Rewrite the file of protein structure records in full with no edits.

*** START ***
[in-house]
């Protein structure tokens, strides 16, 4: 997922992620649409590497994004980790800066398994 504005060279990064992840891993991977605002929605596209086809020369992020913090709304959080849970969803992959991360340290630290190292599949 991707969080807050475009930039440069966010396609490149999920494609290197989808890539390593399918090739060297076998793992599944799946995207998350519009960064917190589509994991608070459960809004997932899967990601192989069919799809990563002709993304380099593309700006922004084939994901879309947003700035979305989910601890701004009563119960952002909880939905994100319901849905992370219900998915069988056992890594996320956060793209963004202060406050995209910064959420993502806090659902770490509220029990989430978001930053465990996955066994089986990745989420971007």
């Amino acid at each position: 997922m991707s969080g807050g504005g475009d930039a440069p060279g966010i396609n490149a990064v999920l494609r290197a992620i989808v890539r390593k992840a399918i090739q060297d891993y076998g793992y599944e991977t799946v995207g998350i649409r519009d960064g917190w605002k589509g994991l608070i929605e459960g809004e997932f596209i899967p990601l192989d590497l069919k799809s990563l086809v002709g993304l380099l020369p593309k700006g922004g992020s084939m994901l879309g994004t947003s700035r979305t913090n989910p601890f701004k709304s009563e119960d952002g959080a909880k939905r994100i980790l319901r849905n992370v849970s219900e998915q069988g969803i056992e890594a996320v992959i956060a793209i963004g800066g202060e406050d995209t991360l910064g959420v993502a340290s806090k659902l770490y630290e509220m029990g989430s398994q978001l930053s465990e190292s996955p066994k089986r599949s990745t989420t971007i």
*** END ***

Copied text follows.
[in-house]
């Protein structure tokens, strides 16, 4: 997922992620649409590497994004980790800066398994 504005060279990064992840891993991977605002929605596209086809020369992020913090709304959080849970969803992959991360340290630290190292599949 991707969080807050475009930039440069966010396609490149999920494609290197989808890539390593399918090739060297076998793992599944799946995207998350519009960064917190589509994991608070459960809004997932899967990601192989069919799809990563002709993304380099593309700006922004084939994901879309947003700035979305989910601890701004009563119960952002909880939905994100319901849905992370219900998915069988056992890594996320956060793209963004202060406050995209910064959420993502806090659902770490509220029990989430978001930053465990996955066994089986990745989420971007």
């Amino acid at each position: 997922m991707s969080g807050g504005g475009d930039a440069p060279g966010i396609n490149a990064v999920l494609r290197a992620i989808v890539r390593k992840a399918i090739q060297d891993y076998g793992y599944e991977t799946v995207g998350i649409r519009d960064g917190w605002k589509g994991l608070i929605e459960g809004e997932f596209i899967p990601l192989d590497l069919k799809s990563l086809v002709g993304l380099l020369p593309k700006g922004g992020s084939m994901l879309g994004t947003s700035r979305t913090n989910p601890f701004k709304s009563e119960d952002g959080a909880k939905r994100i980790l319901r849905n992370v849970s219900e998915q069988g969803i056992e890594a996320v992959i956060a793209i963004g800066g202060e406050d995209t991360l910064g959420v993502a340290s806090k659902l770490y630290e509220m029990g989430s398994q978001l930053s465990e190292s996955p066994k089986r599949s990745t989420t971007i």